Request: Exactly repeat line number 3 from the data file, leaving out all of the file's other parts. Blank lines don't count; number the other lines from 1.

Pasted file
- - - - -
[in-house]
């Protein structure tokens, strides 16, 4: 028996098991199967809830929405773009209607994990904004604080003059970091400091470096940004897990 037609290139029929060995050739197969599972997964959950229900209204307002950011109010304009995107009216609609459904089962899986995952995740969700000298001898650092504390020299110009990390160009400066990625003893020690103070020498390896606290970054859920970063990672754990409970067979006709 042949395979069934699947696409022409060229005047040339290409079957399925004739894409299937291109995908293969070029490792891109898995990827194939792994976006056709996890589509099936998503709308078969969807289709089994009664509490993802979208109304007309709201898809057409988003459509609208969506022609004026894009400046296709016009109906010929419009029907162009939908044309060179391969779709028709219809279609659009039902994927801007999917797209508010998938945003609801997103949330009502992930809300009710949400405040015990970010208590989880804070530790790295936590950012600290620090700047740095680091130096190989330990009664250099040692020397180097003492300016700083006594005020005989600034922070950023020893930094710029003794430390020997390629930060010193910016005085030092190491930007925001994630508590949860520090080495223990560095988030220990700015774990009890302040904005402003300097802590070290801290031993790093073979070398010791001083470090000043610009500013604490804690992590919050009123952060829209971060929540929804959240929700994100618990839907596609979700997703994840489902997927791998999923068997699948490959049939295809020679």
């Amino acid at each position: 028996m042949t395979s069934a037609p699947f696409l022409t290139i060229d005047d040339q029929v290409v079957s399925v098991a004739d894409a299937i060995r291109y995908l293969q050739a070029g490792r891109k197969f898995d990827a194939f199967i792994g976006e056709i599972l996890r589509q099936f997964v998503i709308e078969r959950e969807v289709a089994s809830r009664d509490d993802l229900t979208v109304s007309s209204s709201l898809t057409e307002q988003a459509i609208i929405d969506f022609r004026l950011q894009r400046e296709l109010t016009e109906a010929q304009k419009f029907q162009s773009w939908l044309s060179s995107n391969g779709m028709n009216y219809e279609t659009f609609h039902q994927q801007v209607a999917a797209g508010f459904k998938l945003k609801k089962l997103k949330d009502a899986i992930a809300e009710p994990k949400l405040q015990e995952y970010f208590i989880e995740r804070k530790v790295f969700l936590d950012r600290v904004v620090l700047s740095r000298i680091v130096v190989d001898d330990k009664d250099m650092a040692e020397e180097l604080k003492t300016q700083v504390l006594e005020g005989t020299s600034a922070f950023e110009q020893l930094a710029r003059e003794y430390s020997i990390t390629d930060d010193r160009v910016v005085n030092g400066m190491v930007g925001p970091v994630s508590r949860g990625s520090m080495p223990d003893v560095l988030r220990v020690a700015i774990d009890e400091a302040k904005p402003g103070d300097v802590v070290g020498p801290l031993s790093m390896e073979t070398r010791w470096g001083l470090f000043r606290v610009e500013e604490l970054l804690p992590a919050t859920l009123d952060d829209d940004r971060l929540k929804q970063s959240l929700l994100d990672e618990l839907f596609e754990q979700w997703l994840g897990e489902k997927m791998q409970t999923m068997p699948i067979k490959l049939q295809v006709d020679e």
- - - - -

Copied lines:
């Amino acid at each position: 028996m042949t395979s069934a037609p699947f696409l022409t290139i060229d005047d040339q029929v290409v079957s399925v098991a004739d894409a299937i060995r291109y995908l293969q050739a070029g490792r891109k197969f898995d990827a194939f199967i792994g976006e056709i599972l996890r589509q099936f997964v998503i709308e078969r959950e969807v289709a089994s809830r009664d509490d993802l229900t979208v109304s007309s209204s709201l898809t057409e307002q988003a459509i609208i929405d969506f022609r004026l950011q894009r400046e296709l109010t016009e109906a010929q304009k419009f029907q162009s773009w939908l044309s060179s995107n391969g779709m028709n009216y219809e279609t659009f609609h039902q994927q801007v209607a999917a797209g508010f459904k998938l945003k609801k089962l997103k949330d009502a899986i992930a809300e009710p994990k949400l405040q015990e995952y970010f208590i989880e995740r804070k530790v790295f969700l936590d950012r600290v904004v620090l700047s740095r000298i680091v130096v190989d001898d330990k009664d250099m650092a040692e020397e180097l604080k003492t300016q700083v504390l006594e005020g005989t020299s600034a922070f950023e110009q020893l930094a710029r003059e003794y430390s020997i990390t390629d930060d010193r160009v910016v005085n030092g400066m190491v930007g925001p970091v994630s508590r949860g990625s520090m080495p223990d003893v560095l988030r220990v020690a700015i774990d009890e400091a302040k904005p402003g103070d300097v802590v070290g020498p801290l031993s790093m390896e073979t070398r010791w470096g001083l470090f000043r606290v610009e500013e604490l970054l804690p992590a919050t859920l009123d952060d829209d940004r971060l929540k929804q970063s959240l929700l994100d990672e618990l839907f596609e754990q979700w997703l994840g897990e489902k997927m791998q409970t999923m068997p699948i067979k490959l049939q295809v006709d020679e």